From: The Honorable Patrick Murphy
Sent By: firstname.lastname@example.org
Cosponsor H.R. 4793, The Reducing Barriers for Veterans Education Act
Supported by: The American Legion, Paralyzed Veterans of America, the Association of the United States Navy and the Retired Enlisted Association
Cosponsors (64): Reps Luke Messer (Original Cosponsor), Ron Barber, Joyce Beatty, Tim Bishop, Madeleine Bordallo, Corrine Brown, Julia Brownley, Cheri Bustos, Andre Carson, Matt Cartwright, Donna Christensen, Judy Chu, Howard Coble, Steve Cohen, Gerry Connolly, John Conyers, Kevin Cramer, John Delaney, Mario Diaz-Balart, Keith Ellison, Lois Frankel, Pete Gallego, John Garamendi, Raúl Grijalva, Alcee Hastings, Rubén Hinojosa, Mike Honda, Steve Israel, Sheila Jackson Lee, Hank Johnson, Walter Jones, Robin Kelly, Ron Kind, Peter King, Ann Kirkpatrick, Doug LaMalfa, Barbara Lee, Frank LoBiondo, Alan Lowenthal, Doris Matsui, Tom McClintock, Jim McDermott, Jim McGovern, Jerry McNerney, Grace Meng, Bill Owens, Frank Pallone, Ed Perlmutter, Jared Polis, Mike Quigley, Nick Rahall, Charles Rangel, Bobby Rush, Tim Ryan, Aaron Schock, Allyson Schwartz, David Scott, José Serrano, Kyrsten Sinema, Albio Sires, Eric Swalwell, Mark Takano, Mike Thompson, and Marc Veasey.
The cost of college applications often stands between veterans and their ability to access their Post 9/11 GI Bill benefits. That is why I ask you to join in cosponsoring the Reducing Barriers for Veterans Education Act (H.R.4793), bipartisan legislation that would allow veterans to use the educational benefits they have earned towards college application fees.
While the Post 9/11 GI Bill provides an important earned educational benefit for service members, it does not cover the cost of applications to colleges, graduate schools, and technical and vocational schools. According to National Association for College Admission Counseling, the average college application cost is almost $40, with some undergraduate applications running as high as $90. Graduate school applications are even more expensive, with some costing as much as $275.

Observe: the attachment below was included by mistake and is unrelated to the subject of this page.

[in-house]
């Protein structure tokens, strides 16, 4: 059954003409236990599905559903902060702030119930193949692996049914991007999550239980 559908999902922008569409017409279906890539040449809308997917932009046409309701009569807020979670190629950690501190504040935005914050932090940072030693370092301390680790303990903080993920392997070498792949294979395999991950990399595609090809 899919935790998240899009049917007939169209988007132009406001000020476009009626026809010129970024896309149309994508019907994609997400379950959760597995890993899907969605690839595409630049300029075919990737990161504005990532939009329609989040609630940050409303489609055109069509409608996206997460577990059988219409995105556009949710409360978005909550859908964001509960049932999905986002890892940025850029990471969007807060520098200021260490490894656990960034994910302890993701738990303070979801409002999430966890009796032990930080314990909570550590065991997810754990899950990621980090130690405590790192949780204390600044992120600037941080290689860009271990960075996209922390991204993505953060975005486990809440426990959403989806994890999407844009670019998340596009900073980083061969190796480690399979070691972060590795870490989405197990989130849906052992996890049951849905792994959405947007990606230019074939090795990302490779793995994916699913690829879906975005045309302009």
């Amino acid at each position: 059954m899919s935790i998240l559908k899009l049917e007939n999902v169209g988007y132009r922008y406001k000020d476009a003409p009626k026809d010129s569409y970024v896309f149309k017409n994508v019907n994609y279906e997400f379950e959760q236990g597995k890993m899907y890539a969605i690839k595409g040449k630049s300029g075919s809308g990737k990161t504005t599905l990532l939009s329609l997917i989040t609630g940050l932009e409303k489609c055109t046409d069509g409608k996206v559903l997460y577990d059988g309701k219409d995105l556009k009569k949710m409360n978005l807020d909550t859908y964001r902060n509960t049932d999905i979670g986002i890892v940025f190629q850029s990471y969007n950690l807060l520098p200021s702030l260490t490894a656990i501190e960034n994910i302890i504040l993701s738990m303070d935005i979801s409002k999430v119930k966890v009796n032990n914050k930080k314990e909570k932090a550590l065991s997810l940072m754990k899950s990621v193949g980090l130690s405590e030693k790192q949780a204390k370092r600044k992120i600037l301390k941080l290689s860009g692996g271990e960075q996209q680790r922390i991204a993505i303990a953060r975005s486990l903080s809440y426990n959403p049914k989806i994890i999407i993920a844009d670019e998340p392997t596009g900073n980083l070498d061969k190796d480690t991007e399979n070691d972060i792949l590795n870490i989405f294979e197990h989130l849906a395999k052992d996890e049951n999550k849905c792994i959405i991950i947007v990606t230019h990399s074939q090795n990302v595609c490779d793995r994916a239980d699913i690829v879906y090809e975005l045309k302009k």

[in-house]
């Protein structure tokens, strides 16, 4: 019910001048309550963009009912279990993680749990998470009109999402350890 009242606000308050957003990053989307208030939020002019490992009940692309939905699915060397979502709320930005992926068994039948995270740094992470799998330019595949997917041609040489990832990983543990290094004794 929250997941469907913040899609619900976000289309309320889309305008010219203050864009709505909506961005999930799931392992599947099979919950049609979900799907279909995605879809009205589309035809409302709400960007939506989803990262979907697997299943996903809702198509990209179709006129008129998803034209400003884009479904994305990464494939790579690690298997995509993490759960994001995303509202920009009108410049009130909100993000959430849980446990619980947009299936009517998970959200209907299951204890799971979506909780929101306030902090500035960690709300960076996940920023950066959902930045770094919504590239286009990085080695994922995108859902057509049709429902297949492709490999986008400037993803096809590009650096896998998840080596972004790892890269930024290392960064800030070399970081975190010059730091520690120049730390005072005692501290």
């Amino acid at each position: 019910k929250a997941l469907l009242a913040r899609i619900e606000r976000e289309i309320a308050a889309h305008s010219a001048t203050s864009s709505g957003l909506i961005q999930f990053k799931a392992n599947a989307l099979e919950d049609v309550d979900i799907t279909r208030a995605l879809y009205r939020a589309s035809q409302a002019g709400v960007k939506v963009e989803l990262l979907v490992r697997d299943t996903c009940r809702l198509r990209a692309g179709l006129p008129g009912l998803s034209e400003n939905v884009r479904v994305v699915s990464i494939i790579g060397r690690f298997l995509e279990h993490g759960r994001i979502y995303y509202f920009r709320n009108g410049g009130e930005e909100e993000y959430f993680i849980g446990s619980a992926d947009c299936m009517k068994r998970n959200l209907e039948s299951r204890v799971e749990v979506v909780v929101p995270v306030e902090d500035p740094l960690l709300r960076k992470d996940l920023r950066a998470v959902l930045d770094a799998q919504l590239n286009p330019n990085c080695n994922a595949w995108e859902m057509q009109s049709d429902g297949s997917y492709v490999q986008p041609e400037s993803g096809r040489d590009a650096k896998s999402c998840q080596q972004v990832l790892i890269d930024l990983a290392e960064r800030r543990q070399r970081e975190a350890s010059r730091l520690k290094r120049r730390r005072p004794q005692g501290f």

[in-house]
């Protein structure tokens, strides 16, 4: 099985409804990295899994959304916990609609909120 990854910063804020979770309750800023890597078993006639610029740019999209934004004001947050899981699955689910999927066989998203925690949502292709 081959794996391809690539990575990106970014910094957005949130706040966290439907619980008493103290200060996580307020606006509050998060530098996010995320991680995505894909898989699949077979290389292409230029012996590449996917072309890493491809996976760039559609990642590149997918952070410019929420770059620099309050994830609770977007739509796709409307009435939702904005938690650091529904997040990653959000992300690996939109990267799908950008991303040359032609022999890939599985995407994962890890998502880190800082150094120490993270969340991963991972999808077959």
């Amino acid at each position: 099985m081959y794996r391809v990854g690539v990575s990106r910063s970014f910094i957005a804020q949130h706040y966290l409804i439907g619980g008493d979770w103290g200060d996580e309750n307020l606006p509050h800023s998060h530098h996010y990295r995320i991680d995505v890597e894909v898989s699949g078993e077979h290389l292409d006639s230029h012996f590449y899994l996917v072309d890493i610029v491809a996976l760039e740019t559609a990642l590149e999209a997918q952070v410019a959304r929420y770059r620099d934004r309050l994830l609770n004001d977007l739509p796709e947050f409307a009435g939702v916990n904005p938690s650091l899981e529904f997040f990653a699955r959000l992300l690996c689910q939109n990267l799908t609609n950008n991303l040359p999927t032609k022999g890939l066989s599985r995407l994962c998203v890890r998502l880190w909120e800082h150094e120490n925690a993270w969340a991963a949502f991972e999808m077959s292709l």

These costs have been steadily rising — imposing a real burden on some veterans wishing to attend school.
For a service member returning from overseas combat who hopes to attend school, these unexpected costs pose an unnecessary barrier to education. Congress can tear down this barrier without any new spending.
This bill would cover the cost of applications to colleges, universities, graduate schools, as well as technical and vocational schools under the Post 9/11 GI Bill. It would cover fees up to $750 by offsetting Post 9/11 GI Bill eligibility by the amount used.
Making application fees part of eligible Post 9/11 GI Bill expenses would remedy a significant financial burden standing between our heroes and their education without increasing the cost of the Post 9/11 GI Bill.
Our veterans have tremendous discipline, responsibility, and leadership ability to offer businesses. By having better access to educational opportunities, veterans will have the means to keep their job skills up to date and stay competitive in today’s evolving job market. To cosponsor or for more information, please contact Michal Kaufer at Michal.Kaufer@mail.house.gov.
Patrick E. Murphy
MEMBER OF CONGRESS